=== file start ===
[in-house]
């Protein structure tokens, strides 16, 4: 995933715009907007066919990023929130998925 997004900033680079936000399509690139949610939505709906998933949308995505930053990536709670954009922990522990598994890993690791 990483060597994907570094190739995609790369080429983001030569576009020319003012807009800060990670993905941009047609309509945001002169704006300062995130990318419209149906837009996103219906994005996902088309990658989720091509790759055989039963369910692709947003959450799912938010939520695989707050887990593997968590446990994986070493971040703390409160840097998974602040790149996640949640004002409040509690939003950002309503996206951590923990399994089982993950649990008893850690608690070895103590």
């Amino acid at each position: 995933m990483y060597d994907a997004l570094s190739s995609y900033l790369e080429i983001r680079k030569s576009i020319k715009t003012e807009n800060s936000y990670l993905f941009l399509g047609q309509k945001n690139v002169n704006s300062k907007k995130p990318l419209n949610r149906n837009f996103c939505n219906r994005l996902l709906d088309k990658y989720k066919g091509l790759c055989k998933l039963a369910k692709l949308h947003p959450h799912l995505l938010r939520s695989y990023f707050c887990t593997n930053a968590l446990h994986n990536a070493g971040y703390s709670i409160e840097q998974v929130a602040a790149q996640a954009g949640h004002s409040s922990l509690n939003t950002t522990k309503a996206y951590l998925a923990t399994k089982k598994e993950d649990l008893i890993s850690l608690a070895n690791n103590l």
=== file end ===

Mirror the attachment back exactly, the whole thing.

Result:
[in-house]
């Protein structure tokens, strides 16, 4: 995933715009907007066919990023929130998925 997004900033680079936000399509690139949610939505709906998933949308995505930053990536709670954009922990522990598994890993690791 990483060597994907570094190739995609790369080429983001030569576009020319003012807009800060990670993905941009047609309509945001002169704006300062995130990318419209149906837009996103219906994005996902088309990658989720091509790759055989039963369910692709947003959450799912938010939520695989707050887990593997968590446990994986070493971040703390409160840097998974602040790149996640949640004002409040509690939003950002309503996206951590923990399994089982993950649990008893850690608690070895103590």
């Amino acid at each position: 995933m990483y060597d994907a997004l570094s190739s995609y900033l790369e080429i983001r680079k030569s576009i020319k715009t003012e807009n800060s936000y990670l993905f941009l399509g047609q309509k945001n690139v002169n704006s300062k907007k995130p990318l419209n949610r149906n837009f996103c939505n219906r994005l996902l709906d088309k990658y989720k066919g091509l790759c055989k998933l039963a369910k692709l949308h947003p959450h799912l995505l938010r939520s695989y990023f707050c887990t593997n930053a968590l446990h994986n990536a070493g971040y703390s709670i409160e840097q998974v929130a602040a790149q996640a954009g949640h004002s409040s922990l509690n939003t950002t522990k309503a996206y951590l998925a923990t399994k089982k598994e993950d649990l008893i890993s850690l608690a070895n690791n103590l």